All of the plant life aboard the ship was interactive with the insectile Glassies; they existed in a kind of symbiosis. The plants could no longer exist without the nurturing and care provided by the Glassies. For their part, the plants provided food and were also the nervous system of the vessel. The Glassies provided the control and the favorable environment in which they could all exist.

The ship had six huge plasma drive engines and, in addition, its propulsion system was augmented by devices that could warp gravity, thus bending or folding space. The lighting in the tunnels and chambers and above the rain forest all came from fungi that coated the walls and inner stretches of the hull. It provided a soft glow that was all the illumination needed for the other plants and for the Glassies to find their way around.

The Glassies had no written or spoken language, but communicated their thoughts by movements, sounds and odors, so that their language was actually a total-body language. Their wants and needs were communicated to the plants and thus to the ship through the use of their feelers, touching and caressing the crystalline leaves of the trees. Thus, there was no helm or command deck, no cabins or sick bay, none of the appointments of a human-style ship. The weapons were mounted in specialized pods on the outer hull that were accessed from more tunnels. Ship-to-ship communication was also provided by the plant life aboard, the plants being not only sentient but also sensitive to others of their kind, scattered throughout all of the areas that the Glassies had explored.

The Glassies had no individual names for themselves and no name for their ship. Each of their number knew all of the others by sight, sound and odor. Each had a station and a position within the hierarchy of the nest or hive. Before leaving their own system, it was common for the queen to lay enough eggs to create a new brood that would incubate while enroute to their destination. The larvae were tended and fed as the ships crossed space by workers who, by varying the nutrients and hormonal content of the feed, could create drones or soldiers, or even a new queen, as needed. Upon arrival the brood would be ready and provide warriors needing no training or motivation. Everything they needed was encoded in their genetics. The Glassies were a race that asked and gave no quarter, continuing to fight as long as one limb or appendage could function. Most of the Glassies ever taken prisoner had sickened and died within a few days.

The ship’s Prime Leader awoke from a light doze, high in the rain forest of the ship. He was positioned on a limb, his four heavily clawed rear feet tenaciously gripping the rough bark. The leaves on his perch had shivered with a tinkling sound, arousing him from his nap. His feelers played delicately over some leaves as he learned what the plants had to tell him. An energy source had been detected within a few million miles of their position. It was accelerating toward the sun. Its signature suggested a reaction propulsion system that was different from theirs and could only mean it was controlled by the things that called themselves “humans.”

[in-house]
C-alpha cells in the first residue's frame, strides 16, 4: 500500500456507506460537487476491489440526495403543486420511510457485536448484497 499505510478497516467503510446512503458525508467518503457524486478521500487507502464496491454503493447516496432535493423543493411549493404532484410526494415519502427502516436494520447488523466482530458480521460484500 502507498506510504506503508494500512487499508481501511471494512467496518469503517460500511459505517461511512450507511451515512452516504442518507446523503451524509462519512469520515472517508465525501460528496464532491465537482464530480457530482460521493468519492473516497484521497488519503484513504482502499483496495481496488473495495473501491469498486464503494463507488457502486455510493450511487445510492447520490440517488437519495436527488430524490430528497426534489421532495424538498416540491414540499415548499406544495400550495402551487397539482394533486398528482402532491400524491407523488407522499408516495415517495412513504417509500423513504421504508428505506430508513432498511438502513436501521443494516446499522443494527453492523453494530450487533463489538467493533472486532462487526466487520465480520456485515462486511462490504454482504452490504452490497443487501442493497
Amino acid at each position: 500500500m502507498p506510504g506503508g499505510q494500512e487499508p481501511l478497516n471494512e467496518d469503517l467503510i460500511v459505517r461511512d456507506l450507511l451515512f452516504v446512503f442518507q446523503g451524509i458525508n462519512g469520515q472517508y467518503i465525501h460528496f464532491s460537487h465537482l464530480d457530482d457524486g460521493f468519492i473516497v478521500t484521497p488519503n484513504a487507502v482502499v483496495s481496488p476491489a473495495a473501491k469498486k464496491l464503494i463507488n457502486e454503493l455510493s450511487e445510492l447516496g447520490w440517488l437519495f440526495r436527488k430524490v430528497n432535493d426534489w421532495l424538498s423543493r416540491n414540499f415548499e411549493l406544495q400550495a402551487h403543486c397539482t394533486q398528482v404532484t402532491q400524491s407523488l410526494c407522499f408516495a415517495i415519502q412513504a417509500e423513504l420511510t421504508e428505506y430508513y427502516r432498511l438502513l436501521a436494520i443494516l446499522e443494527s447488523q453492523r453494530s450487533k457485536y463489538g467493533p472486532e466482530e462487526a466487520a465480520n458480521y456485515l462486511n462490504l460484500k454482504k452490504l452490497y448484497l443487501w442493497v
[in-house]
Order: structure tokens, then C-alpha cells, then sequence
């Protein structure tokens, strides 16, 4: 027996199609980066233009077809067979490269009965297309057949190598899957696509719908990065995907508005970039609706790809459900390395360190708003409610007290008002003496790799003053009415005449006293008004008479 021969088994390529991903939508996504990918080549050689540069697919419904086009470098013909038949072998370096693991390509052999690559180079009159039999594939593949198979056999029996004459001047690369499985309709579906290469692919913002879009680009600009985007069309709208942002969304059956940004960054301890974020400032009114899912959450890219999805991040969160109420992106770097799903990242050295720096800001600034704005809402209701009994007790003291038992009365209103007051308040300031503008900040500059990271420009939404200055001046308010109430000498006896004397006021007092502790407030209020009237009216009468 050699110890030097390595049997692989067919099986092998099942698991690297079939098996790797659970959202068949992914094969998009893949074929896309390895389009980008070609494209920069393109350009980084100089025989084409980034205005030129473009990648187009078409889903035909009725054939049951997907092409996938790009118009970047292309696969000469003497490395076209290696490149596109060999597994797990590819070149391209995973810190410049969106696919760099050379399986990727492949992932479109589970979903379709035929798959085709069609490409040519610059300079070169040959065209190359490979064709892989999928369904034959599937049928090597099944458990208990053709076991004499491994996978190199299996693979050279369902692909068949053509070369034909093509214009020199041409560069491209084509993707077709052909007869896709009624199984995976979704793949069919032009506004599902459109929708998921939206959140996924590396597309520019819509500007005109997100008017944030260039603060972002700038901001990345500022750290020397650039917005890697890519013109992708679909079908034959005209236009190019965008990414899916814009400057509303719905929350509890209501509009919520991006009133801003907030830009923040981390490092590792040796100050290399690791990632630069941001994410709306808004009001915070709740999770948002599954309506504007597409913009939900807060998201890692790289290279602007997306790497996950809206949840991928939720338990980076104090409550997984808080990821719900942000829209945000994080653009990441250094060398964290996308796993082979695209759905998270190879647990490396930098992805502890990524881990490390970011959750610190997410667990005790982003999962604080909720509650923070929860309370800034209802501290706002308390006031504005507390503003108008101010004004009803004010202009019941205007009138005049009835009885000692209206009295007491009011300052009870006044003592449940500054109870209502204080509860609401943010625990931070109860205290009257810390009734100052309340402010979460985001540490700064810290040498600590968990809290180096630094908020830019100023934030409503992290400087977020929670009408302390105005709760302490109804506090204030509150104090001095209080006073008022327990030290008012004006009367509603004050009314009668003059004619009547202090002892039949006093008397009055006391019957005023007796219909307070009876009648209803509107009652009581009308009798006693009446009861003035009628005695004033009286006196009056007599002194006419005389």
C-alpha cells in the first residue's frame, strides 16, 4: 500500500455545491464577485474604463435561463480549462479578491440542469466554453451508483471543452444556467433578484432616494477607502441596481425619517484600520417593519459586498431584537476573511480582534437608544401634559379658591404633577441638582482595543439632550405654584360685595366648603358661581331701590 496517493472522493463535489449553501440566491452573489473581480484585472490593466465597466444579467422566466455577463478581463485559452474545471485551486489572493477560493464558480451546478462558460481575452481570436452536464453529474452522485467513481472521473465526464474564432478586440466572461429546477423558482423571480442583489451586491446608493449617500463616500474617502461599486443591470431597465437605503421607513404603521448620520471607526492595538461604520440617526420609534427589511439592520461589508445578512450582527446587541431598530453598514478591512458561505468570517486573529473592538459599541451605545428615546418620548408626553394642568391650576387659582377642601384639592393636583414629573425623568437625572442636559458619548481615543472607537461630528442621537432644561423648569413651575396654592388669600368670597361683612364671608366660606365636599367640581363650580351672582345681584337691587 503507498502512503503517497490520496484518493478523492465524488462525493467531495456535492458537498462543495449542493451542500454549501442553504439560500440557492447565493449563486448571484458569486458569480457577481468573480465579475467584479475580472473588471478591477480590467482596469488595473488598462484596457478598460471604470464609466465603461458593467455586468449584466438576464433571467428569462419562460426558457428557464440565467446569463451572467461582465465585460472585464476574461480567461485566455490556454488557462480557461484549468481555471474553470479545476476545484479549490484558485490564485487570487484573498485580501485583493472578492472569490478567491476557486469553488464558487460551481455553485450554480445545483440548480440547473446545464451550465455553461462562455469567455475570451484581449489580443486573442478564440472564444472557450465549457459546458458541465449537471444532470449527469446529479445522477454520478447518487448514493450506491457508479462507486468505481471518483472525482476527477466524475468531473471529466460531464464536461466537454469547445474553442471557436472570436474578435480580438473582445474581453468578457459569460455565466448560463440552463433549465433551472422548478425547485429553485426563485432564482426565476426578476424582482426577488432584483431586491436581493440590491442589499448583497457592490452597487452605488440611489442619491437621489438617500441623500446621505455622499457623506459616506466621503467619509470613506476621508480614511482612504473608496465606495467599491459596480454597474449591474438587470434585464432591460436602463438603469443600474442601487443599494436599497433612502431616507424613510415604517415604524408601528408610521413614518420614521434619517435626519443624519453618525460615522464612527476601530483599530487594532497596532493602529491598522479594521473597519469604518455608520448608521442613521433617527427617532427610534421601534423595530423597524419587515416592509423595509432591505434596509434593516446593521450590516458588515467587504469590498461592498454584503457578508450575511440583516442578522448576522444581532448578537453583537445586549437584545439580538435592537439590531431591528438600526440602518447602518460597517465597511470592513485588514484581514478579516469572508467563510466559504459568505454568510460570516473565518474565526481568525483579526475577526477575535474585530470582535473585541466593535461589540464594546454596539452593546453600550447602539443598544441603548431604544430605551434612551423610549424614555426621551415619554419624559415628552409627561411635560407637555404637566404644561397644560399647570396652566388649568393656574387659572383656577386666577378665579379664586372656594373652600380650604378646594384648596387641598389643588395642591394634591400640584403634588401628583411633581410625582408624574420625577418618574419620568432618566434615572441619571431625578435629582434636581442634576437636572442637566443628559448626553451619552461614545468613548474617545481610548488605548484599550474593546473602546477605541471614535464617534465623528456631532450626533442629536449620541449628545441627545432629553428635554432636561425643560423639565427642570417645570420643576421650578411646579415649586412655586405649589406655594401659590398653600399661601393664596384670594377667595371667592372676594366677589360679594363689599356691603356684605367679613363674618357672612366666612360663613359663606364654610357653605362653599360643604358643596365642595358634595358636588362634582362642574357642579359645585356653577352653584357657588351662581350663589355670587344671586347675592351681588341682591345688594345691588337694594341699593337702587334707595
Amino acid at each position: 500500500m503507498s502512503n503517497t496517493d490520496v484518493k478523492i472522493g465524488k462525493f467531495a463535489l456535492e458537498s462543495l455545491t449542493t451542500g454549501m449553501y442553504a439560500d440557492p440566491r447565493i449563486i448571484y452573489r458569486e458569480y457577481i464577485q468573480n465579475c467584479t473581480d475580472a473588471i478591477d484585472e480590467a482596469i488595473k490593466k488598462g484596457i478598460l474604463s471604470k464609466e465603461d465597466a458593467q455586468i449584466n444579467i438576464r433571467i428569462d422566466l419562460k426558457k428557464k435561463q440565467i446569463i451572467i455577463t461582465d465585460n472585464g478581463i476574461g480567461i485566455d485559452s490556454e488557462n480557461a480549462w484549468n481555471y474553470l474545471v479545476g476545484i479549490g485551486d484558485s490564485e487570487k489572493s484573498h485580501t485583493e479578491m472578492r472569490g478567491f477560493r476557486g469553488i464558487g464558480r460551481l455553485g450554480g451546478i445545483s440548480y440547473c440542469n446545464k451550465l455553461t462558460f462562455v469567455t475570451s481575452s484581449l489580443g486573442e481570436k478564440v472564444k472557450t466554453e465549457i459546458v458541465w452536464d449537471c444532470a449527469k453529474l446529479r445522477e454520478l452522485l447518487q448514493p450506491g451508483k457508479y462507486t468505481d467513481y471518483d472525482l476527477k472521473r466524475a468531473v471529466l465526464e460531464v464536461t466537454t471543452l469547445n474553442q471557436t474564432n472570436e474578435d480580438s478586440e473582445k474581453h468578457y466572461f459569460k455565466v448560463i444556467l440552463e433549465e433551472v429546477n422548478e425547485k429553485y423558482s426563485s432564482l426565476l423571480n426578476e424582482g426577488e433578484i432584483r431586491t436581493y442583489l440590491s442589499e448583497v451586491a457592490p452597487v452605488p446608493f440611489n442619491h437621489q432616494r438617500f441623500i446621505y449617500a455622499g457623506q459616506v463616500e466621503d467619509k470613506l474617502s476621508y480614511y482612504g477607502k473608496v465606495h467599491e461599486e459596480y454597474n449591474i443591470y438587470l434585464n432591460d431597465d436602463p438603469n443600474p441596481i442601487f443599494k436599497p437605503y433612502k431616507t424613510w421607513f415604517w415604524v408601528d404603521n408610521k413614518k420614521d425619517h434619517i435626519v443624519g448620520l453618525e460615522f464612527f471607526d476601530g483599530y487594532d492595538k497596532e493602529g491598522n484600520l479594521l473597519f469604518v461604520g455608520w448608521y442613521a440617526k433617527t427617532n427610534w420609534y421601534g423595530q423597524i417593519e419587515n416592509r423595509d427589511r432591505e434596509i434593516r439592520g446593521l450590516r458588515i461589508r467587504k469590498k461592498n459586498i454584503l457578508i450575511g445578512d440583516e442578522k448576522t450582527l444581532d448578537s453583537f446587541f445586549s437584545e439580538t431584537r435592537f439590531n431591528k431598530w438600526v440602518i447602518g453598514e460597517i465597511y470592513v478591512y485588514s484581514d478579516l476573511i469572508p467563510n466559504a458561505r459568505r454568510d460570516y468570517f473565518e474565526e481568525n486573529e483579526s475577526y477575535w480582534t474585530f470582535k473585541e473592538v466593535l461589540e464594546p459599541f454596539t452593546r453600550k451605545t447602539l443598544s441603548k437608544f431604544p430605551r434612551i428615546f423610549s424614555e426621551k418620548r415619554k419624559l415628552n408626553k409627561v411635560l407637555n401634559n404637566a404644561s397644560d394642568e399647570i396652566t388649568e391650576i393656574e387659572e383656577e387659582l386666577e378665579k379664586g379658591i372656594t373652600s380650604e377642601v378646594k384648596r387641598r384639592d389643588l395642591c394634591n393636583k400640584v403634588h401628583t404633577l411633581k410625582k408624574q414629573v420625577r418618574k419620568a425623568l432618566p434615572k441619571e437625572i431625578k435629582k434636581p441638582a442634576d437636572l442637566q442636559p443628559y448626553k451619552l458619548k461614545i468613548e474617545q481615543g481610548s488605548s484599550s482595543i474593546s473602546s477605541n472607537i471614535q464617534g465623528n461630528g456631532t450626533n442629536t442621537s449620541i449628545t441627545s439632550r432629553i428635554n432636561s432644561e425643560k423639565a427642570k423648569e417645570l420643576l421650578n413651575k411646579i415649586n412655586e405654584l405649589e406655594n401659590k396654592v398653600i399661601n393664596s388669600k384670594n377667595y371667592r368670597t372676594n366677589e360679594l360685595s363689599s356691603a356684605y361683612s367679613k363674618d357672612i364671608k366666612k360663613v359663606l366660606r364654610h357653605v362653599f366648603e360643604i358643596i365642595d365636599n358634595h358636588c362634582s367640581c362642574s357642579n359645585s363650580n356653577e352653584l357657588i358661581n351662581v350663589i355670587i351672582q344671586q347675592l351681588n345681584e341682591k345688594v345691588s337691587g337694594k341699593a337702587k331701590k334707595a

The Prime Leader thought about the ugliness of the humans and their barren, poisoned, hideous planet and shuddered slightly, then politely requested that the plants cause the ship to send them in pursuit.


On the ninth day after the second firing of the single main engine, the fuel remaining in the tanks of the Montezuma at last exhausted itself and the engine went silent. Lieutenant Kinkaid took her sextant to the remains of the bridge and sent Gunnery Sergeant Hatcher to switch over their power, so that she could use the computer.

As soon as it was up and on line, she bumped the steering rockets repeatedly until the spin on the ship ceased and it became stable. By checking their position she found that they had achieved a speed of only forty-one thousand miles per hour, barely making headway compared to what the Monty would be capable of with all engines operable and in fighting trim, but perhaps fast enough to save their lives.

After doing her calculations, Marla told Billy that it would take them roughly a hundred and ninety days to cross the portion of the solar system that comprised Earth’s orbit—two astronomical units. In less than one hundred eighty days, the Earth would already have passed the rendezvous point, but if they were close enough, someone might pick up a radio signal. She said that they might gain some speed as they passed the sun from its gravitational field, provided they could get their course set closely enough to avoid burning alive, if the steering rockets didn’t run out of fuel. And, of course, they would have to be unbolted and set back to their original positions....

Billy and Marla spent the day working outside, making the changes needed to reset the steering system, and then they headed for their quarters, picking up some fresh air tanks on the way. They switched power back to their rooms and fixed a meal of concentrates, then slept the night through, without dreams.


In the rain forest the singing of the insectile life forms droned almost constantly as they roosted in the trees. Much like the sound of crickets or cicadas it was a soothing sound. The Glassie hiveship had been closing on the Montezuma for nine days, although time in the rain forest had little or no meaning. Now, the Prime Leader was again summoned by the tinkling of agitated leaves, and extended his feelers to the tree that was the tallest and learned from it. The energy source they had been pursuing had shut down. The object was still there but its drive system now produced no signature. Orders? The Prime Leader suggested they continue to close, and the plants concurred. No extra speed was added, as their closing rate already was sufficient and there was no hurry.